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Edgar and Laurie Cook owned 200 acres of property in Bonner County, Idaho. The Property included Bloom Lake, a cabin, and a campground. The Cooks allowed people to use the lake and campground without charging a fee, but they solicited voluntary donations to help with the Property’s upkeep. Approximately twenty years ago, Michael Chisholm asked the Cooks if he could stay in the cabin in exchange for maintaining the Property. They agreed, and Chisholm began caring for the Property. In 2015, Joseph Stanczak and his girlfriend were camping at the Property. Chisholm invited them into the cabin, and a dispute later arose between Chisholm and Stanczak. Chisholm shot Stanczak twice with a .45 caliber handgun, then left the scene. Authorities later apprehended Chisholm and charged him with Aggravated Battery and Use of a Deadly Weapon in Commission of a Felony. Chisholm entered an Alford plea, by which he pleaded guilty without admitting guilt as to all the elements of the crimes. He was sentenced to prison. At issue in this was was the interpretation of the insuring clause of a bodily injury liability provision in a property insurance contract. The insurer, Farm Bureau Mutual Insurance Company of Idaho, determined it had no duty to defend or indemnify the Cooks because the shooting was not a covered act under the policy. Farm Bureau filed a declaratory judgment action seeking judicial confirmation of its determination. Farm Bureau then filed a motion for summary judgment, requesting that the district court find as a matter of law that the intentional shooting was not an “occurrence.” The district court granted Farm Bureau’s motion. Finding no reversible error in the district court's decision, the Idaho Supreme Court affirmed judgment in favor of Farm Bureau. View "Farm Bureau Ins v. Cook" on Justia Law

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The issue this case presented for the Idaho Supreme Court’s review centered on whether and to what extent an uphill landowner could send irrigation wastewater across a downhill landowner’s property. This case began when Lemhi County filed suit against the owners of both ranches seeking to relieve flooding along one of its roads. Phillip Moulton owned and operated a ranch that was on higher ground than the adjacent ranch that Verdell Olson operated. Surface and irrigation water that began on Moulton’s ranch made its way to the Lemhi River through various channels. The one at issue in this case was a steep draw that sent water across a county road and through the downhill ranch that Olson operated. Lemhi County reached a settlement with Olson, and the remaining issue for the district court was whether an easement or a natural servitude permitted Moulton to send water down the draw. The district court held that both an easement and natural servitude permit Moulton to send up to 3.25 cubic feet per second of water down the draw. Olson appealed. The Supreme Court affirmed the district court to the extent it provided for an easement and natural servitude, but remanded for specification of the location of the drainage basin on Olson’s property. View "Olson v. Moulton" on Justia Law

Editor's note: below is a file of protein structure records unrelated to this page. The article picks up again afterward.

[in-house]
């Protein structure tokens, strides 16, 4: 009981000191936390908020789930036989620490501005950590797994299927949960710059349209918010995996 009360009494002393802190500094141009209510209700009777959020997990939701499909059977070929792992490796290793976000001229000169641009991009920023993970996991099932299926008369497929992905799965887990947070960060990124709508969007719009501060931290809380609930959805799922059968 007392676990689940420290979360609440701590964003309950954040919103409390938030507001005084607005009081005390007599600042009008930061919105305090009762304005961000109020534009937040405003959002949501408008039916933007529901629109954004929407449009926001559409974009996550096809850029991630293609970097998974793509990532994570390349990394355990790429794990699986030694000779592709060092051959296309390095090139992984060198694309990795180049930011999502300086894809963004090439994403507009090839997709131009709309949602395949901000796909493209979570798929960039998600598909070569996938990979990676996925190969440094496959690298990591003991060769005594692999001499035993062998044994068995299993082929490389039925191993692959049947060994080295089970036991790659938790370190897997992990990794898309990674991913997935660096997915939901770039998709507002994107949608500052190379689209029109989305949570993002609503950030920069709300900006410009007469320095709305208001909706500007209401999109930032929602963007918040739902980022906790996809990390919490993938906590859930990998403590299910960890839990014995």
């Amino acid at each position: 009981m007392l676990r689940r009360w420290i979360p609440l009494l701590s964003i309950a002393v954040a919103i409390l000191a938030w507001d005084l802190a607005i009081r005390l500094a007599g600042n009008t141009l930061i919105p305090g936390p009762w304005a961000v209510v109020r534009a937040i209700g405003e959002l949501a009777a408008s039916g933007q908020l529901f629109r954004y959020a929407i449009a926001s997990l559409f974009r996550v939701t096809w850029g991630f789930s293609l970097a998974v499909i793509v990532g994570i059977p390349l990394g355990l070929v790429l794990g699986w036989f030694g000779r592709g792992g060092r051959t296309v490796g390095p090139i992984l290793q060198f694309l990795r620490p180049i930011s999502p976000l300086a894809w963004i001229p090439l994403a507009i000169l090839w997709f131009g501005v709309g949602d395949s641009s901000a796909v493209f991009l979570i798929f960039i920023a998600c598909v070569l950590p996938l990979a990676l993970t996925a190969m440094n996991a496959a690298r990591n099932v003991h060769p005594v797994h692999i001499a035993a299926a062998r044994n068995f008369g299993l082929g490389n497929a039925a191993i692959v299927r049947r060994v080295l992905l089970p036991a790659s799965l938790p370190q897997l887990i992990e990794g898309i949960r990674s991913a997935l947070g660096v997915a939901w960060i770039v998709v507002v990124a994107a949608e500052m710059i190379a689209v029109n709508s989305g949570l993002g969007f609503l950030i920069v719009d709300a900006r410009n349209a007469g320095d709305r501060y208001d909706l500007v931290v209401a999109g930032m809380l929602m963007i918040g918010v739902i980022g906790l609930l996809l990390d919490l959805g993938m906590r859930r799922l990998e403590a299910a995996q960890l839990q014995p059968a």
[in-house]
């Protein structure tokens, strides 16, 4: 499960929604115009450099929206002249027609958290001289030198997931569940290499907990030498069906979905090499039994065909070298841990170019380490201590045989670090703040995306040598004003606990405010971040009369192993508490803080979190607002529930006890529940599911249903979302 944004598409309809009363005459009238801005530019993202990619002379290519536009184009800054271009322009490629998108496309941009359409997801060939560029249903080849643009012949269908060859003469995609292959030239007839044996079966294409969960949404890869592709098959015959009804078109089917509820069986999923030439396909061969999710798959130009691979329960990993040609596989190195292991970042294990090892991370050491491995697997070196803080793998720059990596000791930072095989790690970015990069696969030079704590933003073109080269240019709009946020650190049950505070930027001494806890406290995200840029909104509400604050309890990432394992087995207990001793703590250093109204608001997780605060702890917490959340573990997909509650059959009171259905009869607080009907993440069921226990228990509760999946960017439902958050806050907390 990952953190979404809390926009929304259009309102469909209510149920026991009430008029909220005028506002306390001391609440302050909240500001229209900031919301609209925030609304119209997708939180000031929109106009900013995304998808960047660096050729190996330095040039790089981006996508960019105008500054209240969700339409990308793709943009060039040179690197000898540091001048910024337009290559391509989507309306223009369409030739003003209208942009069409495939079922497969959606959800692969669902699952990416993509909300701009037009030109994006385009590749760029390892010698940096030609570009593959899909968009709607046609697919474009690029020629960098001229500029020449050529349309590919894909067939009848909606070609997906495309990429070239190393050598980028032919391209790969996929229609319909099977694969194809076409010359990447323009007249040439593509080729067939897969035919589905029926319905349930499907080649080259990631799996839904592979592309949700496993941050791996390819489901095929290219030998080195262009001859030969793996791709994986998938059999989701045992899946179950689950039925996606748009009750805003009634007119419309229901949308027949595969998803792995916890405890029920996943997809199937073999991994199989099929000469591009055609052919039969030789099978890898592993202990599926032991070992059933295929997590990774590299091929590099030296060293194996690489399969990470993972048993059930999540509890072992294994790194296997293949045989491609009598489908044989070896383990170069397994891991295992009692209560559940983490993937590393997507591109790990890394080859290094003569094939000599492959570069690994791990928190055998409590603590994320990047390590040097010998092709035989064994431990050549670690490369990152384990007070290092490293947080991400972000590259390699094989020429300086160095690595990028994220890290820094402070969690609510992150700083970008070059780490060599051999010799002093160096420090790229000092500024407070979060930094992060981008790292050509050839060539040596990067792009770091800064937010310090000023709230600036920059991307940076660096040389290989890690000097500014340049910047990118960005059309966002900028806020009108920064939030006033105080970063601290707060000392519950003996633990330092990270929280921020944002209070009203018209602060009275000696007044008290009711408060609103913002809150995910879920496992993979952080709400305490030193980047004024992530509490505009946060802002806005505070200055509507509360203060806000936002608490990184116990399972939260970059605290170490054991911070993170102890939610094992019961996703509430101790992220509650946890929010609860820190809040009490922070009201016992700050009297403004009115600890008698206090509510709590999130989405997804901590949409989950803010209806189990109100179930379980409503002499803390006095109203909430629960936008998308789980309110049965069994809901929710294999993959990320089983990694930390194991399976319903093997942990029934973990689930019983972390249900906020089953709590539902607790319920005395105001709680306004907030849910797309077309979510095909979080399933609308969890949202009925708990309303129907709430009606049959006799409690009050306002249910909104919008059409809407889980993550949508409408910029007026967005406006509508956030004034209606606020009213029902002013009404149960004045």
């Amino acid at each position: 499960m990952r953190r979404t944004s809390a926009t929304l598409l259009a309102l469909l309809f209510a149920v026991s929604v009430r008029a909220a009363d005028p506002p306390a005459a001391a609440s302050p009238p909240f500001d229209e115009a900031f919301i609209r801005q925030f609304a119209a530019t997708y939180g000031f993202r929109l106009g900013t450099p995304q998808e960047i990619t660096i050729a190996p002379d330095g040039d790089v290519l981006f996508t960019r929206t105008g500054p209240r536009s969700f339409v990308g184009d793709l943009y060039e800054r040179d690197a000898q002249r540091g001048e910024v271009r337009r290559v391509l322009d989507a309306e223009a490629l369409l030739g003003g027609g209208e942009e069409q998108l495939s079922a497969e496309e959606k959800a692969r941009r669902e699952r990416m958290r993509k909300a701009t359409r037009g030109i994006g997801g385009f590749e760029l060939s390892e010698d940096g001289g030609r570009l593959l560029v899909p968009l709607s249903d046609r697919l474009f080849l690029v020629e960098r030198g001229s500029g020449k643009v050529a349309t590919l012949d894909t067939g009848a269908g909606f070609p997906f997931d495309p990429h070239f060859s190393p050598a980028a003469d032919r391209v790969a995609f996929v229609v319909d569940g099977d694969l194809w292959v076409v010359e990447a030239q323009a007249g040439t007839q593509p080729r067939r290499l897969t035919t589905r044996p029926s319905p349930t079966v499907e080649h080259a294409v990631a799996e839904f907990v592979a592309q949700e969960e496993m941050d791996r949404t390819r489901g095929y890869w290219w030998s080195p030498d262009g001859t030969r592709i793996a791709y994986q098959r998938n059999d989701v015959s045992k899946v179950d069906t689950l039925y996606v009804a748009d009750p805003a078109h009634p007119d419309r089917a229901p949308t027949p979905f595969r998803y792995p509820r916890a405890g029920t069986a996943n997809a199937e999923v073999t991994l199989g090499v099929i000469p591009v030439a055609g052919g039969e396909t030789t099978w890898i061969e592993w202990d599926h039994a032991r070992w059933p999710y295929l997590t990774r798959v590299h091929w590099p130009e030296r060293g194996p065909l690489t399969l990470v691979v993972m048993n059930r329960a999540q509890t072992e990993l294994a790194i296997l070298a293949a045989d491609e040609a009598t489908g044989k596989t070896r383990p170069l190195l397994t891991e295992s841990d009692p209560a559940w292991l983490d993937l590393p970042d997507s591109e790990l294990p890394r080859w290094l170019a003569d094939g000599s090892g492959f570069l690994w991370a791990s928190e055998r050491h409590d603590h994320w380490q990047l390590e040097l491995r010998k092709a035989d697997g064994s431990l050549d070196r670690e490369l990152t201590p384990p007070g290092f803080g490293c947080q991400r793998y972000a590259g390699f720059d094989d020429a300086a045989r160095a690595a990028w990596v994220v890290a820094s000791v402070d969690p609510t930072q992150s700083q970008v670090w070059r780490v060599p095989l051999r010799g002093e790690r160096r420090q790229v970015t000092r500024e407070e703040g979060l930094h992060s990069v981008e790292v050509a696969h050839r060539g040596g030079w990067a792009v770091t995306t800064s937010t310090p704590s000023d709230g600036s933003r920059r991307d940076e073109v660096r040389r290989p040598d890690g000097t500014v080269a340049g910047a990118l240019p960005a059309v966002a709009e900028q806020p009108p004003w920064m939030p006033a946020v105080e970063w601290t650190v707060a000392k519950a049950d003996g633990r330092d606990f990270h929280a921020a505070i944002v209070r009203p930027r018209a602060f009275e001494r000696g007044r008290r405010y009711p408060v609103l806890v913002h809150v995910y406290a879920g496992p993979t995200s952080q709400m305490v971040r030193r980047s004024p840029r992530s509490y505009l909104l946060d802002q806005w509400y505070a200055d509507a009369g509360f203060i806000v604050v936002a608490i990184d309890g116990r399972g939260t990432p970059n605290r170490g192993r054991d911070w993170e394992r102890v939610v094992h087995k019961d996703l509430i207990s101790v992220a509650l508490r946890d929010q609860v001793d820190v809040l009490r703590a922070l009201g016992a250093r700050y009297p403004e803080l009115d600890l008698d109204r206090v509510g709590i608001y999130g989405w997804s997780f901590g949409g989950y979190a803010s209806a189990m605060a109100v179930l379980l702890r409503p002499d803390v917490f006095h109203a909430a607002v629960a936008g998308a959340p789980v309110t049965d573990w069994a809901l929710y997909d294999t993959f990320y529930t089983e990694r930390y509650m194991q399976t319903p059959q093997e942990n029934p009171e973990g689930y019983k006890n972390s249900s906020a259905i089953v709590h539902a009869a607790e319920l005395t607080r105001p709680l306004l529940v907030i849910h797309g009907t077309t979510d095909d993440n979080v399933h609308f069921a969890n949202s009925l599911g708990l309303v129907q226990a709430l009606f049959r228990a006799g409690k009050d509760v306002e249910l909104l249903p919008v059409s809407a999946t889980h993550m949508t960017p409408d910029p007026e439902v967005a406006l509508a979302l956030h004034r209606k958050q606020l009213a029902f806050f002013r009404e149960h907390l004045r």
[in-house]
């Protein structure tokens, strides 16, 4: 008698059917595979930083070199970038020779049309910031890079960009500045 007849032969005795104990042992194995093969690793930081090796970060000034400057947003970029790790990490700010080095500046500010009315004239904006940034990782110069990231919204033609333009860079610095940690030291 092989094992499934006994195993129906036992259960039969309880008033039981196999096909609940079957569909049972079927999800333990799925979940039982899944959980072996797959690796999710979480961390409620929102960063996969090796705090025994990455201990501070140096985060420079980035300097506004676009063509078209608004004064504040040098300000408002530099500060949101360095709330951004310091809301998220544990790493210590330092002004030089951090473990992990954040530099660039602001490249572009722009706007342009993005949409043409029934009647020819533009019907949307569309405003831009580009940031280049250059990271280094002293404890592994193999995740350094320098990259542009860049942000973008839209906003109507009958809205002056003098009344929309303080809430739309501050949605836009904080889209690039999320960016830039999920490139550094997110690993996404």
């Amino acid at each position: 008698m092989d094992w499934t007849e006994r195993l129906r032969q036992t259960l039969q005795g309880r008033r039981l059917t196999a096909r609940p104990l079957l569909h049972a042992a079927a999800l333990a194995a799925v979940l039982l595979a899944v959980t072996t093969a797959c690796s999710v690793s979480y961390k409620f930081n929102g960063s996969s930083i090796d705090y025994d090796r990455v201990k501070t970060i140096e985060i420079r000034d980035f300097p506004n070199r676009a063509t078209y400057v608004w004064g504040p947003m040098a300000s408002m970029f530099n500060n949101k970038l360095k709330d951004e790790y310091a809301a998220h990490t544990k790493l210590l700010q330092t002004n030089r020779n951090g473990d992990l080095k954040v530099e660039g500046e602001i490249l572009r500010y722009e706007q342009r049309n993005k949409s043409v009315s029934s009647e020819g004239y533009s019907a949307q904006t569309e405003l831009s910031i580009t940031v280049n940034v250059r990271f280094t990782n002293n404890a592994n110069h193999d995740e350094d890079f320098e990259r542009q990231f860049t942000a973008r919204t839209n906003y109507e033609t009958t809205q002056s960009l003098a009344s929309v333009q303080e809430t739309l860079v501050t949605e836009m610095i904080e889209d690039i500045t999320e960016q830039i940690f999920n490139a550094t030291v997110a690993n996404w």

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Ricky and Kimberly Holden appealed an order granting a water right to their neighbors Jackie and Teresa Weece. . In 1999, the Holdens constructed a well on a portion of their property (Lot 17) and obtained a licensed water right. In 2000, the Holdens built a residence on another portion of their property (Lot 16) which included a sewage disposal system connected to the well. In 2001 the Holdens sold Lot 16 to a friend, Loree Saunders. As an accommodation for the sale, the Holdens and Saunders entered into a joint well use agreement allowing Saunders to utilize the well on the Holden’s property. Later, in 2001, Saunders’s lender bank foreclosed Lot 16. The Weeces acquired Lot 16 from the lender in 2005. The Holdens and the Weeces continued to follow the joint well use agreement to provide water to Lot 16; however, a dispute arose in 2015 regarding the Weeces use of such water. The Holdens claimed the district court erred in adopting the findings of fact and conclusions of law contained within a special master’s Report and Recommendation and that the priority date of the Weeces’ water right, recommended by the special master and adopted by the district court, was clearly erroneous. Finding no reversible error, the Idaho Supreme Court affirmed the district court’s order. View "Holden v. Weece" on Justia Law